Technically,you do,because a few of the perks require you to shoot nazis from cover.But after that,you almost never need it.Well maybe on higher difficulties,but even then charging in with automatic shootguns akimbo is more effective and more fun.

    1. modus0 says:

      Yeah, you *can* do a fair bit of cover-shooting in Wolfenstein, but at least the game wasn’t built around that as a primary combat mechanic.

  4. Daemian Lucifer says:

    “Next week, Josh is going to do his retrospective.”

    “The year in which I havent touched my shogun 2 lets play.”

    1. Corpital says:

      It will probably be 3 parts and the third part will arrive with the rest of Shogun 2 in 2020.

      1. BenD says:

        I can’t wait to see the experimental, throwaway Let’s Play he includes with the set!

      2. Jonathan says:

        Part 3 never arrives. Valve has taught us that.

  5. Galad says:

    I loved Borderlands 2 and didn’t like TPS. Didn’t even get far into it due to how idiotic fights can get with low gravity.

    I LOVED Wolfenstein: TNO. One of the few shooters where I actually cared for the characters, and empathized with them. I’m glad you’ve given it the proper attention it deserves in an escapist column at the time it came out, Shamus.

    Unrest was good, but somehow it didn’t scratch enough of an itch, and I haven’t gone in for a second playthrough yet, while the game clearly has the potential for multiples.

    Shadow of Mordor, I think I’ll skip buying it even on a -75%. Watch the Shadiness of Mordor video by Jim Sterling on the escapist, to find out why..”Sad thing is, SoM is a genuinely good game and didn’t need to resort to such shady marketing tricks” – more or less a TL;DR of the video that speaks mostly of the marketing tricks.

    So 2015. I hope I can get into TW3, like I got into TW1 :) Other than the Witcher, I don’t know what other titles will come out that would interest me.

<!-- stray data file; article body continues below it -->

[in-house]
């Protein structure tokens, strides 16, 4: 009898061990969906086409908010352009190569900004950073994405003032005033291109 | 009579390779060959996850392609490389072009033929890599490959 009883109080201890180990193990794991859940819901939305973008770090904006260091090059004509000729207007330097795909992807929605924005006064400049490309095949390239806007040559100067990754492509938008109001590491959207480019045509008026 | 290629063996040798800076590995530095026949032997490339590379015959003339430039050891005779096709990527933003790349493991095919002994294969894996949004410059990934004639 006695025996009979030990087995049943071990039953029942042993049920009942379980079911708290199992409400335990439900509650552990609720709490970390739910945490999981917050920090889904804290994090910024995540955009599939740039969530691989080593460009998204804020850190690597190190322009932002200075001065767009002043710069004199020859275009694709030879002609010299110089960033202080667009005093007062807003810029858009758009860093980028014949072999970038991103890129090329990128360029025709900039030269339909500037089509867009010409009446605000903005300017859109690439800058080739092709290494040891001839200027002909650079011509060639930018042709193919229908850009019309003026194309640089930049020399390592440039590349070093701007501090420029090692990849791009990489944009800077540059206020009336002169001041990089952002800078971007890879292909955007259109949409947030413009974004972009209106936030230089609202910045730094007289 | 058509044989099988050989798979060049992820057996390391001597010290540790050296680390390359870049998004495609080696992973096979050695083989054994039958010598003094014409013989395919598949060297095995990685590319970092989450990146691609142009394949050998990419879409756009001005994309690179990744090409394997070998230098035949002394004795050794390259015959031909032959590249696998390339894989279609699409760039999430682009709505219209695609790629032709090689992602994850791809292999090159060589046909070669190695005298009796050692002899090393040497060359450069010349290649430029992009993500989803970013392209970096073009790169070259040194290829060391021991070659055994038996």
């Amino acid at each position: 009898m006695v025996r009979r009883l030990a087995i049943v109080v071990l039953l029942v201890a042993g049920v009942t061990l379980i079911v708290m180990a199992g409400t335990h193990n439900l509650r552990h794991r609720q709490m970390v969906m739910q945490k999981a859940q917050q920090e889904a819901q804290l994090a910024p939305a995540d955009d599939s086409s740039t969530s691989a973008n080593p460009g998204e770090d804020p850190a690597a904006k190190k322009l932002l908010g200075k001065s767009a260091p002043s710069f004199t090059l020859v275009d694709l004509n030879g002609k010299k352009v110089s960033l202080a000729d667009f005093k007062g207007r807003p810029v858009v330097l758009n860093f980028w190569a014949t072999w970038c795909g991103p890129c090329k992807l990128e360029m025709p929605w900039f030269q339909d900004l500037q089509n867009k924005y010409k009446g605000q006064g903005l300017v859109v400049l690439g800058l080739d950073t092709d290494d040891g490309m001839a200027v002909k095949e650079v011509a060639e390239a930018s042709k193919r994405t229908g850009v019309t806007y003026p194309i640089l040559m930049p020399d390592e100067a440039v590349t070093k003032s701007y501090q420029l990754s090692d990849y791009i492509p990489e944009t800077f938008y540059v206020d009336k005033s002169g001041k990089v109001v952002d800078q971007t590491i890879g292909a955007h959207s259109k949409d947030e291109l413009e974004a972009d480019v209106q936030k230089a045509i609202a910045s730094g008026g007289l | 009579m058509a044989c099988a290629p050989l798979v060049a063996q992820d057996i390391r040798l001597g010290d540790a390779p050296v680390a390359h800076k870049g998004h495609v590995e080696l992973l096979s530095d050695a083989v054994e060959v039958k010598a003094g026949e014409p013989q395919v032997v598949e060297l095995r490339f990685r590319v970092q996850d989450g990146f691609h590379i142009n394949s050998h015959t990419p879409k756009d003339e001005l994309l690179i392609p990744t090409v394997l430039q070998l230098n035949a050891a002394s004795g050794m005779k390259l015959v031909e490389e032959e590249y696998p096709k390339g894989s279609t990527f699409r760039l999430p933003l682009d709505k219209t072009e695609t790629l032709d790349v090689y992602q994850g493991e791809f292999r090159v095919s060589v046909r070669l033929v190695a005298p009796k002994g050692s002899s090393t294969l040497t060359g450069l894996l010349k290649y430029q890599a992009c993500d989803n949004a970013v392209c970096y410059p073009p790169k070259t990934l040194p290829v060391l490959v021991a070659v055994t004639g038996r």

6. boz says:

    If I were to choose a game of the year I’d chose Wolfenstein: The New Order. It’s mechanically perfect in achieving what they are targeting for. And storywise I would watch the hell of it if they would’ve done the WTNO: The series on TV. It has the perfect amount of cheesiness mixed with dark overtones.

  7. MichaelGC says:

    Next week, Josh is going to do his retrospective.


    (Is that a new thing? If so, can we get a 2013 retrospective, too? And then retrospectives for 2012, 2011, 2010, 2009…

    As soon as he's done with Shogun 2?, you say? Righto – I actually haven’t been following that too closely, but I recall it being mentioned some time ago, so I won’t have too long to wait, I am sure.)

  8. Thomas says:

    That #1 choice really sums up 2014.

  9. kdansky says:

    You praise Wolfenstein for good shooting mechanics, lack of bullet sponge enemies and lack of waiting for doors to open, and then praise Borderlands despite its bad shooting mechanics, bullet sponge enemies and over-reliance on waiting for doors to open. That’s a bit weird. It’s as if someone recommended both Spec Ops and Call of Duty.

    Could it be that you liked Borderlands because you could play it co-op with friends? Because pretty much every game gets good if you can play it co-op with friends…

    For anyone who liked WNO: Get Shadow Warrior (2013). It’s brilliant.

    1. Daemian Lucifer says:

      “It's as if someone recommended both Spec Ops and Call of Duty.”

      It can be done.I personally dont like modern warfare,but I can see the appeal of its multiplayer.